A British Court Rules That a “Lack of Belief in Transgenderism Is Incompatible with Human Dignity”

Last week, a British tribunal ruled on the case of doctor who told his boss, in the midst of a conversation about how to interact with transsexual patients, that he would refuse to address “any six-foot-tall bearded man” as “madam.” The doctor was then told that, if so, he would have to leave his position, which he did. But, writes, Dan Hitchens, the most disturbing part of the story is the text of the legal decision against the doctor:

Much of the tribunal’s judgment is barely readable, . . . but it puts its central point clearly enough: a “lack of belief in transgenderism” is “incompatible with human dignity and”—yes—”conflicts with the fundamental rights of others.”

Dr. Mackereth’s bosses might easily have sought a compromise: for instance, people who identify as trans could be passed on to a different doctor. Unfortunately—the tribunal judgment tells us—such a policy might have caused “offense or the potential for offense.” Just imagine! . . . The doctor . . . argued at the employment tribunal that he had suffered discrimination, prompting [the tribunal] to rule that, if you don’t think a man can become a woman—as rather a lot of us don’t—then your view is “incompatible with human dignity.”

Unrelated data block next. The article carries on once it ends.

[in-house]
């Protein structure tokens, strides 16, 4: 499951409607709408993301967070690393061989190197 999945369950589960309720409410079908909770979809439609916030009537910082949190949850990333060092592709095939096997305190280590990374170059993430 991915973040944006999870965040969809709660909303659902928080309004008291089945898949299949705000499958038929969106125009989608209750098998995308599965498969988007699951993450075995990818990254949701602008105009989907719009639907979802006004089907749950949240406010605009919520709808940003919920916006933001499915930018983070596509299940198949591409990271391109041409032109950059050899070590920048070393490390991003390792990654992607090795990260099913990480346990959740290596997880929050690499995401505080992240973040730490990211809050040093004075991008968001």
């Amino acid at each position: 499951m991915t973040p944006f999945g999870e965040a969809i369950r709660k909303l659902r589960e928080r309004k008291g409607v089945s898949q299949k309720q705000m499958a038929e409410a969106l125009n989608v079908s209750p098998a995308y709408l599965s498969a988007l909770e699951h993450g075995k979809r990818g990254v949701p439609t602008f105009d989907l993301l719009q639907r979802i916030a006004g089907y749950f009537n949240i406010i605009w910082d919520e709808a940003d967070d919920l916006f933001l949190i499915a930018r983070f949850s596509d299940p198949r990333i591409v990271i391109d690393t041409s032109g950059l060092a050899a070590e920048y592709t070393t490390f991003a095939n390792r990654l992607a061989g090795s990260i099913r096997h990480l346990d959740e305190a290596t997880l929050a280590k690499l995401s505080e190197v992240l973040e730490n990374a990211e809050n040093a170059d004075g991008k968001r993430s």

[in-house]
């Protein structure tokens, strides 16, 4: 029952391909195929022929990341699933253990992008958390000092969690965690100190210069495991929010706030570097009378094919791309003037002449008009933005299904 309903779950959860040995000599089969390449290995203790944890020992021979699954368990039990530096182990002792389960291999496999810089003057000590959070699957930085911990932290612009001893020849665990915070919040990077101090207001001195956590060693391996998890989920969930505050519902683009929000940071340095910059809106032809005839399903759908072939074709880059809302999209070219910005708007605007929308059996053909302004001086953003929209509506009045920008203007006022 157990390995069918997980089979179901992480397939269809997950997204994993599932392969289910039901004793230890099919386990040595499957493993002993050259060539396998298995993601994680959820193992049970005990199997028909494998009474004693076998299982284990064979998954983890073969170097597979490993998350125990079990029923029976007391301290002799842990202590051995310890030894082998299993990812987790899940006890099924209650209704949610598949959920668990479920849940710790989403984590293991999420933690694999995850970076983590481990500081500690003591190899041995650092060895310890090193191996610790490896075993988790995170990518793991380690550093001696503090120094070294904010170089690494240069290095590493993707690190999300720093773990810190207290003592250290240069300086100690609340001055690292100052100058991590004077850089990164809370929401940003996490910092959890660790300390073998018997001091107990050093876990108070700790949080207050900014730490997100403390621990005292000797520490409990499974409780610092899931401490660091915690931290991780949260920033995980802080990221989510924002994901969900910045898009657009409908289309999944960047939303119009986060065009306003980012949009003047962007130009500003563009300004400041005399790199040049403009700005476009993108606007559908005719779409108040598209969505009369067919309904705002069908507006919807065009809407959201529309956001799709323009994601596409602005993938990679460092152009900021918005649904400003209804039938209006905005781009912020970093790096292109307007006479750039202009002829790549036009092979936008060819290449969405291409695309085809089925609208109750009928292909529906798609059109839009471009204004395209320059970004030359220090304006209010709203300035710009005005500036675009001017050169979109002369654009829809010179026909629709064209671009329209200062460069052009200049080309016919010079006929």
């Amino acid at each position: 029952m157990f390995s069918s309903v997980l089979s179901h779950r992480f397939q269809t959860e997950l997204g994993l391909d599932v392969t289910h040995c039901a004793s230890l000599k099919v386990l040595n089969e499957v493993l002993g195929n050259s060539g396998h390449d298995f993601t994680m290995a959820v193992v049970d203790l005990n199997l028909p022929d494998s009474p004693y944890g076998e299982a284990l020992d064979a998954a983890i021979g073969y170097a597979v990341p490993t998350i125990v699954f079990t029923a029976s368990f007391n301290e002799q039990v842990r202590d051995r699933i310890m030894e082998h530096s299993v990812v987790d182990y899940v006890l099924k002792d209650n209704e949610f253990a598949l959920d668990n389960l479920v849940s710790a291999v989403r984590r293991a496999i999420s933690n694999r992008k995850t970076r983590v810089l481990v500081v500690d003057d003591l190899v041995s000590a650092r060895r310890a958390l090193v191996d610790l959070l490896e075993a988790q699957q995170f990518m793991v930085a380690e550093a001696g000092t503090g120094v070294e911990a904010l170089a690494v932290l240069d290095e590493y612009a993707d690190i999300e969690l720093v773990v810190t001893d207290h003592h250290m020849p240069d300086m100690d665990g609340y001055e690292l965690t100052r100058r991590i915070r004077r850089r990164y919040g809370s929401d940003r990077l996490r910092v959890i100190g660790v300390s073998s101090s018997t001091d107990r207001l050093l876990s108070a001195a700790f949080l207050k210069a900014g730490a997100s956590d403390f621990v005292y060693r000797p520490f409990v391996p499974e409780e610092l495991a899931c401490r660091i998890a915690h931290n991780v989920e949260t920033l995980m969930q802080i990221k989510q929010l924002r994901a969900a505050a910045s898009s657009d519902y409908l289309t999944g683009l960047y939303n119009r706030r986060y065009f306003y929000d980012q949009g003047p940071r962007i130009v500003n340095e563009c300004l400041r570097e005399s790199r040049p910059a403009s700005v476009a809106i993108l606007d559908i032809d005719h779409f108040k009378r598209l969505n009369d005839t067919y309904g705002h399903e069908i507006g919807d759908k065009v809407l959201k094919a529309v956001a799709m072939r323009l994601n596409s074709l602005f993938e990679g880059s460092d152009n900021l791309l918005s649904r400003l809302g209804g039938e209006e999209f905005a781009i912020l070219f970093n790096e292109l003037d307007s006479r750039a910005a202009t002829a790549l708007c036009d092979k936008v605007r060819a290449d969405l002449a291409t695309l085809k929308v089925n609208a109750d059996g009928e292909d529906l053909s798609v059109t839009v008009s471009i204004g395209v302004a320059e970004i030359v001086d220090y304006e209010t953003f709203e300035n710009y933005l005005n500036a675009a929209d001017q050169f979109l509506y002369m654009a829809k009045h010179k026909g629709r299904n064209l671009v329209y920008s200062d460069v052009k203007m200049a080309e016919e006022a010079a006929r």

First, if this judgment is correct, then presumably anyone can be forced out of a public-sector job on the off chance that he might, at some unspecified point, “offend” some unspecified trans person. Second, the judgment’s expansive wording tells everyone who doesn’t buy [into current orthodoxies] that their views—not even their actions—are against “human dignity.”

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More about: Freedom of Speech, Transsexuals, United Kingdom

The Evidence of BDS Anti-Semitism Speaks for Itself

Oct. 18 2019

Israel’s Ministry of Strategic Affairs recently released a lengthy report titled Behind the Mask, documenting the varieties of naked anti-Semitic rhetoric and imagery employed by the movement to boycott, divest from, and sanction the Jewish state (BDS). Drawn largely but not exclusively from Internet sources, its examples range from a tweet by a member of Students for Justice in Palestine (the “world would be soooo much better without jews man”), to an enormous inflated pig bearing a star of David and floating behind the stage as the rock musician Roger Waters performs, to accusations by an influential anti-Israel blogger that Israel is poisoning Palestinian wells. Cary Nelson sums up the report’s conclusions and their implications, all of which give the lie to the disingenuous claim that critics of BDS are trying to brand “legitimate criticism of Israel” as anti-Semitic.

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More about: Anti-Semitism, BDS, Roger Waters, Social media